Caffeine Doesn't Affect Cardiac Conduction, Refractoriness in SVT

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Caffeine Doesn't Affect Cardiac Conduction, Refractoriness in SVT
Caffeine Doesn't Affect Cardiac Conduction, Refractoriness in SVT

FRIDAY, Jan. 16, 2015 (HealthDay News) -- For patients with symptomatic supraventricular tachycardia (SVT), caffeine is associated with increases in systolic and diastolic blood pressure, but does not impact cardiac conduction or refractoriness, according to a study published in the January issue of the Journal of Cardiovascular Electrophysiology.

Robert Lemery, M.D., from the University of Ottawa Heart Institute in Canada, and colleagues examined the electrophysiological effects of caffeine on atrial and ventricular tissues. Participants included 80 patients with symptomatic SVT undergoing an electrophysiologic study prior to catheter ablation, who were randomized to oral caffeine or placebo.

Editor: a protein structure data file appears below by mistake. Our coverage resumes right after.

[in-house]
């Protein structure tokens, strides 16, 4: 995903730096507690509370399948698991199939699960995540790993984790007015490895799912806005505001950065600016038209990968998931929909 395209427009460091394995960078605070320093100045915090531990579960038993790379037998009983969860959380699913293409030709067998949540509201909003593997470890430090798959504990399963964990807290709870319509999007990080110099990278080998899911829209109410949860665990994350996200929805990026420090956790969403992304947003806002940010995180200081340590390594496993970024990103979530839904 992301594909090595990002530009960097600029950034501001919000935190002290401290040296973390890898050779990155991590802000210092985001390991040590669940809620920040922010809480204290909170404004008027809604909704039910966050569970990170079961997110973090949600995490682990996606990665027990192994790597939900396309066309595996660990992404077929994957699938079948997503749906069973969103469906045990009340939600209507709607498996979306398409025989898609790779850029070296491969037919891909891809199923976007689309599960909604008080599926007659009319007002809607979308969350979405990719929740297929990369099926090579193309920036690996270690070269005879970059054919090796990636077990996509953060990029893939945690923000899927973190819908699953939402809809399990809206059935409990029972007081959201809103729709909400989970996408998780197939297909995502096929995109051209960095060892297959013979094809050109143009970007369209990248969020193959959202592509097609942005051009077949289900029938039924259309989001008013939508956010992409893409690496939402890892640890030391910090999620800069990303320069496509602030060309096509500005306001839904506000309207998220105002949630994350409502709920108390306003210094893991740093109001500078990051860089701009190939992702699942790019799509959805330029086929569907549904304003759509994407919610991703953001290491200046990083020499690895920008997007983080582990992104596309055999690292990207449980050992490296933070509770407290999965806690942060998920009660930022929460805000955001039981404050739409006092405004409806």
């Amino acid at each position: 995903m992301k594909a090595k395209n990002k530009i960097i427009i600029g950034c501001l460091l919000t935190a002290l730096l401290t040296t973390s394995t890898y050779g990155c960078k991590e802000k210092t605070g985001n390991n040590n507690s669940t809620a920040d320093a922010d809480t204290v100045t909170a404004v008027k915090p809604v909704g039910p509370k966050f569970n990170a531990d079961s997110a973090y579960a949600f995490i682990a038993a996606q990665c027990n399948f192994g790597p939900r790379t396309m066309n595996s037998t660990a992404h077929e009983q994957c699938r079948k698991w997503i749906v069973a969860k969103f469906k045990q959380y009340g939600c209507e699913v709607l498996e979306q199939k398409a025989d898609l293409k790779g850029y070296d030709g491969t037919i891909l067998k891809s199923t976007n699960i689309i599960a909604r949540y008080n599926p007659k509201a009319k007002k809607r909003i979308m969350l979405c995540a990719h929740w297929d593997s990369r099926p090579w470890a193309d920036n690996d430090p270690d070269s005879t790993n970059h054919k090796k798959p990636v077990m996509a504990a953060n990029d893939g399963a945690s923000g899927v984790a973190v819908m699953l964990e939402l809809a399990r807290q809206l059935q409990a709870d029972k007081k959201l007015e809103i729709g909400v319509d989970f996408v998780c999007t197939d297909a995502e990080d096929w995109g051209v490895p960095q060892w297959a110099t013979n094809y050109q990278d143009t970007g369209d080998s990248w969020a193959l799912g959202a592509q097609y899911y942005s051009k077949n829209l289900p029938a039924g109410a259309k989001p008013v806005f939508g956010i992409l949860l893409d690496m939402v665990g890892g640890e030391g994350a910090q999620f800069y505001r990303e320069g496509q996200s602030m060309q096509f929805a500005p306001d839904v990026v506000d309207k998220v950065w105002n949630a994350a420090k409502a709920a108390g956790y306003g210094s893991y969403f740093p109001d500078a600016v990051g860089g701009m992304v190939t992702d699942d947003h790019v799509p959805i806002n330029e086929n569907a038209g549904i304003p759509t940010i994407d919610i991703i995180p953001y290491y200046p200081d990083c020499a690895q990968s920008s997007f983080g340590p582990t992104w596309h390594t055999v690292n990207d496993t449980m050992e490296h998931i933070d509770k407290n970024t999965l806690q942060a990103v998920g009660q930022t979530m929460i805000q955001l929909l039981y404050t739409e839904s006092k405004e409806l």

The researchers found that resting heart rate did not differ significantly between the groups, but caffeine correlated with a significant increase in resting systolic and diastolic blood pressures compared with placebo. There was no significant effect for caffeine on the effective refractory period of the atrium or ventricle, or on atrioventricular node conduction. In all but three patients, SVT was induced, with no significant difference between the groups in SVT inducibility or the cycle length of induced tachycardias.

"Caffeine, at moderate intake, was associated with significant increases in systolic and diastolic blood pressures, but had no evidence of a significant effect on cardiac conduction and refractoriness," the authors write.

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